The Southwest Power Pool’s (SPP) deadline for revising its tariff to add day-ahead and real-time energy to its Integrated Marketplace is this Friday, February 15. Federal Energy Regulatory Commission (FERC) granted conditional acceptance of SPP’s revised tariff in October, contingent upon SPP submitting various complying revisions.
The Integrated Marketplace is a change of course from the Energy Imbalance Service (EIS) market that SPP launched in 2007. The EIS market has served as a real-time platform for generators to sell excess energy and for load servers to purchase that energy. EIS reduced dependence on bilateral contracts, and enabled competition between generators to provide the lowest-priced energy, using locational imbalance pricing. The new Integrated Marketplace revamps the EIS by creating a day-ahead market along with a real-time energy and operating reserve market. To reduce energy and transaction costs, the new marketplace will consolidate 16 balancing authorities into a single SPP-operated balancing authority. The Integrated Marketplace will also utilize locational-marginal pricing and will include virtual transactions, auction revenue rights, and a market for transmission congestion rights.
The new day-ahead market will allow generators to submit offers to sell energy and operating reserves, and load-servers to submit bids to purchase energy. After the day-ahead submissions, SPP will clear the offers and bids via security-constrained unit commitment and security-constrained economic dispatch algorithms. The end product will be a financially binding schedule that matches sale offers with demand bids and satisfies operating reserve requirements. For day-of energy sales, settlement will be based on the differences between quantities cleared in the Real-Time Balancing Market and the day-ahead market clearing.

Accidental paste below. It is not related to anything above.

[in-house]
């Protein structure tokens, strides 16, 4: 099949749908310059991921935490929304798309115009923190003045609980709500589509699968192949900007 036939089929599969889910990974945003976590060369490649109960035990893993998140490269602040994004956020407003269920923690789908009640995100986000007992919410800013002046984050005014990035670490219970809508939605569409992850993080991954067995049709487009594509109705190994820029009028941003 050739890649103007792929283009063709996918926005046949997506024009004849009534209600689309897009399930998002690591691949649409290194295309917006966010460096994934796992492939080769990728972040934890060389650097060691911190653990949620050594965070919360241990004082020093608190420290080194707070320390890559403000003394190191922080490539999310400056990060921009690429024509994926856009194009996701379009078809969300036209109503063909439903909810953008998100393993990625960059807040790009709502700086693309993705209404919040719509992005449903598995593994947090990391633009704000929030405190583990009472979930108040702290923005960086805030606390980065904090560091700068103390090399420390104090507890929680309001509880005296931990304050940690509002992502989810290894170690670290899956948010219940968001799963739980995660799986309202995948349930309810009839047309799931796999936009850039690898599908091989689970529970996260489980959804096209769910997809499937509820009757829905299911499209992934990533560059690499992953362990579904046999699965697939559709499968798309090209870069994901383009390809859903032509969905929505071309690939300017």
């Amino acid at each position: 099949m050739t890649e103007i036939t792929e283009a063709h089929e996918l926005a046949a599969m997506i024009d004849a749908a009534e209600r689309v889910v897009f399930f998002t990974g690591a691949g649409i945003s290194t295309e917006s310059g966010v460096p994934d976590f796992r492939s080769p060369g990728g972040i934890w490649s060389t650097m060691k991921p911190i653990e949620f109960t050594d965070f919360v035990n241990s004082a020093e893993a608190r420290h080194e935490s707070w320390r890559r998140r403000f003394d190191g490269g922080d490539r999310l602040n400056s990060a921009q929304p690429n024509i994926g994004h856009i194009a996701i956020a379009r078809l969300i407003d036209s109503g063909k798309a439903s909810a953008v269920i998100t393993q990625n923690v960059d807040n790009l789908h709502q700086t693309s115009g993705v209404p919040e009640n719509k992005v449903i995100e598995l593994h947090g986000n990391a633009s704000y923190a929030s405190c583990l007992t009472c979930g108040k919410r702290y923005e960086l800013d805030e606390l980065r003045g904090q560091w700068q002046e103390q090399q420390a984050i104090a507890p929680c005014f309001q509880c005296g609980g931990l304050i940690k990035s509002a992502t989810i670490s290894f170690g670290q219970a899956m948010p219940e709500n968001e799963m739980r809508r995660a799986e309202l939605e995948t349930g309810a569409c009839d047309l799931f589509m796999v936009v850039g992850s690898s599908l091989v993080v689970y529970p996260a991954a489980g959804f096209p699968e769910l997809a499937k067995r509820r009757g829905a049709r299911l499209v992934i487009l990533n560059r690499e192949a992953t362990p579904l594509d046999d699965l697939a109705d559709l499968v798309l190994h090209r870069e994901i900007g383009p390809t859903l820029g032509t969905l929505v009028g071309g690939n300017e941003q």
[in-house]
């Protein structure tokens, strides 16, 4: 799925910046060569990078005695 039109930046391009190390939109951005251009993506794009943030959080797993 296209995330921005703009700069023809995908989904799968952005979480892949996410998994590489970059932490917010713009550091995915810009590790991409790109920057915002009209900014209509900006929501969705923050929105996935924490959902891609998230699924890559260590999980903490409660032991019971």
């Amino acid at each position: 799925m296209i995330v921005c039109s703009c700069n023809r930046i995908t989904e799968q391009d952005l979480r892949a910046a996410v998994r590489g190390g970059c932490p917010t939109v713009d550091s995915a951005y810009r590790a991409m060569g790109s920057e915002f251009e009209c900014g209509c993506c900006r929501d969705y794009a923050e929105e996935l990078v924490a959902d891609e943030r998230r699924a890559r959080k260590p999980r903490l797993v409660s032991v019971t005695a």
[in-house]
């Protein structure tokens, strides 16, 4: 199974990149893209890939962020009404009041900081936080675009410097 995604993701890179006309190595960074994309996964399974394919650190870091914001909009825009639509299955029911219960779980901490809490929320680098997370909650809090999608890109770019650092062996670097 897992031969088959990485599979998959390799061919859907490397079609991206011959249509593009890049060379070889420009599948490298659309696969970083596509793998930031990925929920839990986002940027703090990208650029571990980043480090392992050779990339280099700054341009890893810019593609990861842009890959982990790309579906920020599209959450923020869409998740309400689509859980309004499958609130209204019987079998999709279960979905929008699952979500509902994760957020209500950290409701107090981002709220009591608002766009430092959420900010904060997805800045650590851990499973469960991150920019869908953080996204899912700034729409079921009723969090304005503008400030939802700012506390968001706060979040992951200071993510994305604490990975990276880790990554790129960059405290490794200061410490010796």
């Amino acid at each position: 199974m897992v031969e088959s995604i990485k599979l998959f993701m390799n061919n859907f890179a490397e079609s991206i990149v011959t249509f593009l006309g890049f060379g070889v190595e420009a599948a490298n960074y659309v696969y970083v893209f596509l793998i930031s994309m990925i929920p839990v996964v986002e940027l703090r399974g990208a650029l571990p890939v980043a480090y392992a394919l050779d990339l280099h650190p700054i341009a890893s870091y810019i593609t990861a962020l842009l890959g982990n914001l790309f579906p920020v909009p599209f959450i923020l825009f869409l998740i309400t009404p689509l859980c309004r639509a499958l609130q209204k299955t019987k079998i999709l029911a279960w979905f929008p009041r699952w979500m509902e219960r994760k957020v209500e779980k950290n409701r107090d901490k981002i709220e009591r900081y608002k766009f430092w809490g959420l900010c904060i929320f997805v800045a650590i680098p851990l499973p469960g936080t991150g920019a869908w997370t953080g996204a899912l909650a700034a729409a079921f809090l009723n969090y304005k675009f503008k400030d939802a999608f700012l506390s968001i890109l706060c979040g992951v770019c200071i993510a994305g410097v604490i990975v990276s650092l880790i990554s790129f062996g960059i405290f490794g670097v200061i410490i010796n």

The Integrated Marketplace will also bring virtual bidding to the SPP. For a fee and subject to meeting credit requirements, market participants can enter into transactions that essentially short the price of the day-ahead market. Should those virtual transactions clear, the market participant will be obligated to purchase or sell the energy at the real-time locational marginal price, at a profit or loss. The benefit of virtual transactions is that they allow for convergence of day-ahead and real-time prices, allowing a more accurate reflection of the true value and price of the energy. Market participants will be limited to a single offer or bid per hour at each settlement location for each asset owner it represents.
An additional feature of the Integrated Marketplace is its incorporation of auction revenue rights (ARR) and the related transmission congestion rights (TCR) auction. ARRs are awarded to market participants based on firm transmission rights on the SPP grid. ARR holders can choose to retain their rights and receive a share of the revenue generated in the TCR auction, or ARR holders can convert their ARRs to TCRs. TCRs are tradable and TCR holders are entitled to revenue streams or charges based on the cost of congestion in the hourly day-ahead market associated with the TCRs.
In its October 18 order in Docket No ER12-1179, FERC addressed a number of issues raised in protests to SPP’s proposed Tariff Revisions, conditionally approving the Integrated Marketplace, subject to SPP submitting a compliance filing incorporating [...]